Safran develops a center of expertise in composite materials
What challenges will the newly created Safran Composites Department tackle?
Composite materials are key to the current development of breakthrough technologies aimed at curbing the environmental impact of air transport. The Safran Group has been using composite materials since 1980, especially in nacelle systems. It therefore set up a center of expertise in composite materials with a view to becoming a world leader in the field. The Group is aiming to use composite materials extensively in all its products, including several critical parts of the new LEAP engine. This entity is tasked with the research, design and development of the Group companies' future composite product processes.
What are the objectives and tasks of this new entity?
The new entity's first objective is to help the Safran Group become an industrial world leader in the field of composite materials. To do so, it needs to validate a number of innovative technologies, explore new research avenues, such as "warm" resins which are more resistant to high temperatures, and harness a network of partners (universities, research laboratories, specialized SMEs, etc.). It has many tasks but the major ones involve taking the Group forward in terms of distinctive technologies (3D woven parts, etc.), developing new computation or simulation tools and fine-tuning new basic composites with a view to applying composites to aircraft parts that are subjected to high mechanical and thermal stress (compressors, landing gear, etc.).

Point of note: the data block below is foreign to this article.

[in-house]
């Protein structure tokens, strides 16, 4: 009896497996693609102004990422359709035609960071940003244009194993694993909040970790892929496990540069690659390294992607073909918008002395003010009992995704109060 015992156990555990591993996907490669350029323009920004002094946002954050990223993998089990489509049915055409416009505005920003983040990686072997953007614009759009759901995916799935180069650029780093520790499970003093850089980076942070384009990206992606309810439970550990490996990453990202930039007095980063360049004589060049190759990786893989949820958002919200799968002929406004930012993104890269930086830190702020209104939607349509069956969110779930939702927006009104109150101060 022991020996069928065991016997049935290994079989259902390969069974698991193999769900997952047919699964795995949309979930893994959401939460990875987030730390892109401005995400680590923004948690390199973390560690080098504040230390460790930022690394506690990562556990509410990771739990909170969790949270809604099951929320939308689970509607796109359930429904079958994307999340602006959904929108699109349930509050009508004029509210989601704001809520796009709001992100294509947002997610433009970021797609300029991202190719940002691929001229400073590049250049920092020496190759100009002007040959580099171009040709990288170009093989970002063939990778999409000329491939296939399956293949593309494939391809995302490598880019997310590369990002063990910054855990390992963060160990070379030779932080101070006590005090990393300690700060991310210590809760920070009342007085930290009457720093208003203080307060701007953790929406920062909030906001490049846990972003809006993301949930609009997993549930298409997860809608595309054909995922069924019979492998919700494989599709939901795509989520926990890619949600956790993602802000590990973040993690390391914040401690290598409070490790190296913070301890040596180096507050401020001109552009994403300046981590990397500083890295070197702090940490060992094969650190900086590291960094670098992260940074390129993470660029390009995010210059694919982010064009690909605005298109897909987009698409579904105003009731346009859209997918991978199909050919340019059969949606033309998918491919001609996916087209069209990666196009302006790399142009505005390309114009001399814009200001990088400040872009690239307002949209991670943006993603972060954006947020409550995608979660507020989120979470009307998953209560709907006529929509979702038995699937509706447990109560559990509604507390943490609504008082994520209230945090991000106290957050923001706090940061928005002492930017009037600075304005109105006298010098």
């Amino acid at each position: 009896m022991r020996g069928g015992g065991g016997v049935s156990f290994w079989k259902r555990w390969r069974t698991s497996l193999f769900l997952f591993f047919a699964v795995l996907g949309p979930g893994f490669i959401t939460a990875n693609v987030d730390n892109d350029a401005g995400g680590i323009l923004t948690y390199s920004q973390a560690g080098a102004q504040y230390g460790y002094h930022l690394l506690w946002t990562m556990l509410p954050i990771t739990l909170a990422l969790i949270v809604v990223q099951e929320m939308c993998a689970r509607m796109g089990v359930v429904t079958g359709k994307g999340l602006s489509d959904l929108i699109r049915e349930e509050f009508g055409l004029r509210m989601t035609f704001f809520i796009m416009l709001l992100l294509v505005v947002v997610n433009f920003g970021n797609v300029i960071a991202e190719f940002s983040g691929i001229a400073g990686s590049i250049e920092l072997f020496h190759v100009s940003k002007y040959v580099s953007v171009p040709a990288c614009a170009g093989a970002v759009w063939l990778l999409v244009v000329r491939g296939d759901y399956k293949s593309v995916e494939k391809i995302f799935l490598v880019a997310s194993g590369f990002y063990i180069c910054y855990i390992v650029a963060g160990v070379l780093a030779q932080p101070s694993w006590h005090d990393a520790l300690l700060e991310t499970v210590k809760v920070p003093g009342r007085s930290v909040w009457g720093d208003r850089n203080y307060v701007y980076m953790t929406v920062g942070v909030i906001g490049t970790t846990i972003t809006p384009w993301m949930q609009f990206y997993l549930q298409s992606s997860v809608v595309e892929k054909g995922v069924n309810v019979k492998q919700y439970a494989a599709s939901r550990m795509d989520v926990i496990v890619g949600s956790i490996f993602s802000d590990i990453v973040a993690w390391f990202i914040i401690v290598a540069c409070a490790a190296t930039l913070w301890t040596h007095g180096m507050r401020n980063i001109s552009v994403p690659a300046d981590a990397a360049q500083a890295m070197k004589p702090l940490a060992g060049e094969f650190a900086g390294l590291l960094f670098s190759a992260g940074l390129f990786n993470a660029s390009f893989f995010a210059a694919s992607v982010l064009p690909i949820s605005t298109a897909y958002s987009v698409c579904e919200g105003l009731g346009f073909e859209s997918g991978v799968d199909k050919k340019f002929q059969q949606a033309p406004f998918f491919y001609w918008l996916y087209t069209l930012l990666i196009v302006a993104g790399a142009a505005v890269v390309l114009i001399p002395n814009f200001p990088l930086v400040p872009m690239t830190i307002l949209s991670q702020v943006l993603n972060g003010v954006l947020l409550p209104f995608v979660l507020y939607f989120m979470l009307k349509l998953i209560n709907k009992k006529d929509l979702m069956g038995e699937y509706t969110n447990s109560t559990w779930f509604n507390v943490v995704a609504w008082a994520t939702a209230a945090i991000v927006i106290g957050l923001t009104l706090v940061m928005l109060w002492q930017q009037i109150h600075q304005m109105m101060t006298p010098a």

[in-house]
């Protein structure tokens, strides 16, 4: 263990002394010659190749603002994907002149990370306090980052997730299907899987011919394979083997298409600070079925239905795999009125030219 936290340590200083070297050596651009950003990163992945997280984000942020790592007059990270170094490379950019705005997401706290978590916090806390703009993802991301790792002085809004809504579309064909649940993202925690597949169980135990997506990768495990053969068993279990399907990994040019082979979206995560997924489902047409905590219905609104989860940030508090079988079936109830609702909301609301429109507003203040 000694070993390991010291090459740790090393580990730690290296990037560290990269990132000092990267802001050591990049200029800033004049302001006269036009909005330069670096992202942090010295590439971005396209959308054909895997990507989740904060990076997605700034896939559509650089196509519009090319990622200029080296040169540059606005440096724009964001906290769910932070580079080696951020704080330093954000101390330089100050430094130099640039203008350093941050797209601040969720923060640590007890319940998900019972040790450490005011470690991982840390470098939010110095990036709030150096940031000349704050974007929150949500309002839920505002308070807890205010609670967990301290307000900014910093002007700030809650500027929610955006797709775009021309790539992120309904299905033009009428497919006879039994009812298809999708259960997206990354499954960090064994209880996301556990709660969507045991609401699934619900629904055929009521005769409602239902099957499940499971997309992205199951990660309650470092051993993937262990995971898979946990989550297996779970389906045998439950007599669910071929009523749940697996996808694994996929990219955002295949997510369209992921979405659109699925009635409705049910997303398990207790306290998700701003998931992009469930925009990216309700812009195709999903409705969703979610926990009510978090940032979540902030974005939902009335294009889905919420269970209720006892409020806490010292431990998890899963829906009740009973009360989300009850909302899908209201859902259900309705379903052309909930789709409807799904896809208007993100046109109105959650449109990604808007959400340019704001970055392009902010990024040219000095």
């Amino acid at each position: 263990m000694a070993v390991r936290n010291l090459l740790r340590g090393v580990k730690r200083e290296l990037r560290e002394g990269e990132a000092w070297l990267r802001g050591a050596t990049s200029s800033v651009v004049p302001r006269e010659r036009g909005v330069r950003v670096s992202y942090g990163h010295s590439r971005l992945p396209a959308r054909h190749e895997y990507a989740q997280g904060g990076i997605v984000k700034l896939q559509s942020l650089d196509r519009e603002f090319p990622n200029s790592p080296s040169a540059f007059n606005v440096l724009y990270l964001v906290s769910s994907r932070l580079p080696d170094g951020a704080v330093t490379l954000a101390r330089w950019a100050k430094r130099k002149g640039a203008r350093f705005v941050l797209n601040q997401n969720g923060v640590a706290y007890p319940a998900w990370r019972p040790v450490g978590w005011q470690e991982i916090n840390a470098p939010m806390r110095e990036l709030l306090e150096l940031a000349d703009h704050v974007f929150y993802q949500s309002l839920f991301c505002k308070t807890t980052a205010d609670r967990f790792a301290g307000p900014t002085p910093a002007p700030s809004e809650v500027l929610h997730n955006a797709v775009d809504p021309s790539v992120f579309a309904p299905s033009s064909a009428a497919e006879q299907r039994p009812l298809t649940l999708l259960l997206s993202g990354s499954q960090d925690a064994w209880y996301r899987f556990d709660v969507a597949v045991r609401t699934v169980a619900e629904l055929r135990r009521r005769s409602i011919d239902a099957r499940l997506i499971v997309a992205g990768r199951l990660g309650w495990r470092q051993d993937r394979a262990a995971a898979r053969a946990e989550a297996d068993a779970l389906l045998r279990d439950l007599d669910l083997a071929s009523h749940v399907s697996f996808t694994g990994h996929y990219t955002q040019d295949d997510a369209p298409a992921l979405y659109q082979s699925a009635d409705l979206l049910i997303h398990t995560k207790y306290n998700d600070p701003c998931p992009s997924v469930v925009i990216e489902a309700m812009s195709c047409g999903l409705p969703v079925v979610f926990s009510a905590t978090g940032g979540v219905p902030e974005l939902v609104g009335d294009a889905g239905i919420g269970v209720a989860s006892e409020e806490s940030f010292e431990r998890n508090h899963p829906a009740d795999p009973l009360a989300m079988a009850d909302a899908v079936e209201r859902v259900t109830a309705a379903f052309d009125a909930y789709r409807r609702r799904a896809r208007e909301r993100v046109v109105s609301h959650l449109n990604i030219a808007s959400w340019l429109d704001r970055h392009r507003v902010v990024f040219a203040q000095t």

What are the characteristics of this new entity?
Nowadays, we no longer transfer one design to another (i.e. metal to composite), we think and design in terms of "composites" instead. A composite is a material whose characteristics are developed during the part manufacturing process which draws on a wide range of expertise (materials chemistry and physics, design and computation, simulation, implementation tools, monitoring systems, etc.). This pooling of skills is a key industrial strategy for this major project.
Another striking feature is the cross-functional Group structure of the industrial organization model. This strategy makes it possible to pool, share and leverage each Safran company's areas of expertise with a view to rolling out new applications. Carbon textures are a good example: they were developed for solid propulsion before being applied to carbon brakes, resulting in a world-wide success story...